Hard drive caddy: How does BIOS cope ?

9 replies [Last post]
pegasusvideo
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Joined: Aug 29 1999

I`m considering getting one of those HD Caddy things, the idea being I can slot in a HD appropriate to the job in hand, ie a 17.6GB drive for video, or replace it with a 1.2GB drive for backups/internet work.

But I forsee a dilemma. My operating system currently shows drive D: and E: as being 6.4GB. What happens if I remove one of those drives (as per the caddy) Would the system simply skip the missing drive. Or what if I then place a 17.6GB drive in place when the BIOS says its 6.4GB ?

If I can understand how the computer circumvents this dilemma, I may opt to get a caddy. (I don`t like the 2x 6.4gb whizzing around when I`m not using them; it will shorten their lifespan)

Your comments duly awaited

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miker
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Joined: Apr 27 1999

this is quite tricky to explain -- so, let me tell you how i get around all the potential problems (i'm assuming you're on ide, not scsi):

1. if you are swapping between machines, decide on a standard location on the ide interface for all interchangable drives. i opt to use the caddies on the secondary master.

2. fdisk the drive as a whole -- this may cause problems with bios's that don't detect over 6.4gb -- i don't know exactly 'cos i've made sure all my hardware is newish. if you have older stuff, mayber get a promise fasttrak addin card, which replaces the onboard disk i/o. *or just use scsi*

3. in fdisk, create only a logical drive partition, *not* a dos partition -- this should prevent any exisiting drive letters being rearranged.

4. format, and that's it. Because you've created a logical drive, it should default to the first available drive letter, rather than butting in as, say, your D: drive which may be set up as your CD. BTW, it's good practice to put CD letters way up in the alphabet ...

as for the disks spinning all the time and shortening their life-span, you've obviously never heard of stiction

HTH

Nigel Longman
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Joined: Apr 28 1999

If you leave the BIOS in auto-detect hard drive it should sense the change in drives when you swap them. The size issue is not a problem with recent machines. You should of course power-down your machine before swapping drives.

If spinning hard drives concern you check if your OS has a hard-drive power down option. This tends to be seen as an energy saving rather than a drive saving option.

Incidentally, it could be that a drive left spinning has a longer predicted life than one continually started and stopped. I don't have figures for this, but its an interesting thought.

Nigel

pegasusvideo
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Joined: Aug 29 1999

Thanks for the info guys; I`m half convinced.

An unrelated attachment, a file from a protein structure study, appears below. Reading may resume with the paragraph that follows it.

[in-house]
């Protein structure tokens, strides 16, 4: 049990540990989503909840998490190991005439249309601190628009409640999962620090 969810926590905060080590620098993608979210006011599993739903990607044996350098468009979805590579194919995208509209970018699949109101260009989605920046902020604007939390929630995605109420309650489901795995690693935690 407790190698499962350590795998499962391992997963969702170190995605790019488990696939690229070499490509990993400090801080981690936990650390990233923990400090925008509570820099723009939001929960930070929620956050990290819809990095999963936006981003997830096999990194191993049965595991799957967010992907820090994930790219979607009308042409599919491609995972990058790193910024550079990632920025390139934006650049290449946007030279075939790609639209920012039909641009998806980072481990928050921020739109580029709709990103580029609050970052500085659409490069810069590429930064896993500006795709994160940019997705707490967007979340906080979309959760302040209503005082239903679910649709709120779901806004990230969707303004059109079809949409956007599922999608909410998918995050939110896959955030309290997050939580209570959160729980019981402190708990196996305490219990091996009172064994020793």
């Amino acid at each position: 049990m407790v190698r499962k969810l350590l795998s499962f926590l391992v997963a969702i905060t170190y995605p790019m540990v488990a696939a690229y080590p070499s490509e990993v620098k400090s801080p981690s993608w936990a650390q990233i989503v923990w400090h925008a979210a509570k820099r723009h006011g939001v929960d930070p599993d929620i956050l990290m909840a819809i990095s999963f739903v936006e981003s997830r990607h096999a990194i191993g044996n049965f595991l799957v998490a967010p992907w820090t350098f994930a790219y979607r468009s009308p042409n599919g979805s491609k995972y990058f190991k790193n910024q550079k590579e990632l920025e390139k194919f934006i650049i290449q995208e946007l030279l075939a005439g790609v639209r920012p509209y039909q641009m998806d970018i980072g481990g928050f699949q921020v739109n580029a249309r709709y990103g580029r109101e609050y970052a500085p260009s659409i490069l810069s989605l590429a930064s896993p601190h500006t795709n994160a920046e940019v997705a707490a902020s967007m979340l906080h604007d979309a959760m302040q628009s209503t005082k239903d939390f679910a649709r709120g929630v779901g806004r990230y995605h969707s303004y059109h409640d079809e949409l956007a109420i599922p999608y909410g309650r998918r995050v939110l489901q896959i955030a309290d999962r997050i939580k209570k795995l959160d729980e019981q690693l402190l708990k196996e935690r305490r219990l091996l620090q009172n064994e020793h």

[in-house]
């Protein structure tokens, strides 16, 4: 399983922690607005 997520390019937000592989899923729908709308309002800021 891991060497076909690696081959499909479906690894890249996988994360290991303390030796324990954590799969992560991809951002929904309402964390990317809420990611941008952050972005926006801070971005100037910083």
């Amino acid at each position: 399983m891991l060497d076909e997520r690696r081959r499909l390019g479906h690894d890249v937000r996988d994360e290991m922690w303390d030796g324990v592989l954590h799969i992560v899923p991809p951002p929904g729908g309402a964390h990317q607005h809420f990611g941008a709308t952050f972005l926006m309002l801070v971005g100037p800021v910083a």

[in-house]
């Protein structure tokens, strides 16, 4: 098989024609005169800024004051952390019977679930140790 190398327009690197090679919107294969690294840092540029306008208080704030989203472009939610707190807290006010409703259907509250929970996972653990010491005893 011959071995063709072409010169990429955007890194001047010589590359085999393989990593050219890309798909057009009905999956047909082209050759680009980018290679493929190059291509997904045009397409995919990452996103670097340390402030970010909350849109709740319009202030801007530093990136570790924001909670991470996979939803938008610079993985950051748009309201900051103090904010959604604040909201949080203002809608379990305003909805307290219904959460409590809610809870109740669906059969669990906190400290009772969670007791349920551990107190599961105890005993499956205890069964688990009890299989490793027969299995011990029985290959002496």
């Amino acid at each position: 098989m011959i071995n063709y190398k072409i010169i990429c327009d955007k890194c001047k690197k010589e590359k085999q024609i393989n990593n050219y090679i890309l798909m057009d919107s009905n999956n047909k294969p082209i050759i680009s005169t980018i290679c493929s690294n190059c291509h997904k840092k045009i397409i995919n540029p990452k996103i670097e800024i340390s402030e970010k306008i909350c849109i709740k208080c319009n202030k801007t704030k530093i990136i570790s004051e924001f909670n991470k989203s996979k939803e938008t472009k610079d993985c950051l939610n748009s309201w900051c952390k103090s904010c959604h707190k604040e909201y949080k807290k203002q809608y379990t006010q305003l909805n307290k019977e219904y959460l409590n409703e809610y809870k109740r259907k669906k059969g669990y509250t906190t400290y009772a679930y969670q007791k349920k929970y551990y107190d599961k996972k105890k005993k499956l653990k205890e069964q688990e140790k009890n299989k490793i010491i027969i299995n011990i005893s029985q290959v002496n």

Re the drives spinning continuosly, apart from the noise factor of 3 drives, it seems silly to have two video drives and never accessed 8 hrs a day. (I have just swithced on the power save circuit)

Now I`m gonna throw another spanner in the works - which I think the auto detect answer may solve. What if you leave the caddy empty? Will things still work ? (That way, I`ll just have C: and CD rom on the primary channel, and use the secondary channel to install the video drives as and when I do video edits)

David J
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Joined: Nov 23 2000

I've been using caddied IDE drives for three years now with minimal problems. I've got two PCs and swap drives between them as required as well as using caddied drives for temporary arhchiving in mid project.

Most are single partition, but one has two partitions.

One PC has auto detect that works. The older one doesn't.

Without auto detect fully functional, you just have to be careful to reset the BIOS parameters when you change caddied drive. In my case I'm lucky, because manual detect works, even though auto doesn't. But even if manual detect didn't work, it isn't too hard to write down the required settings and put them in each time (assuming you don't change drives every two minutes, that is).

The effect of the extra partition on one disk is minimal. The primary partition comes up early in the drive letter sequence, whilst the secondary comes at the end. I've slugged my CD drives to fixed letters, so the only difference between single and double partitions is an extra drive letter after my fixed hard drives and before the CDs.

Some people (like me) swear by caddies - they give such flexibility.

The only problem I've had with caddies is with the lock. By shorting out the electrical connection through the lock I've removed that source of intermittent faults and everything has worked perfectly every time for about 2 years now.

The other thing to note is that caddy design seems to change quite often and it can be difficult to buy more to the same design later. So buy all you need at one time to save hassle later.

At least one well-known UK NLE dealer complains that caddies are more trouble than they are worth and doesn't want to supply them any more. It would be interesting to hear about people's experiences using caddies to see who is 'right' here.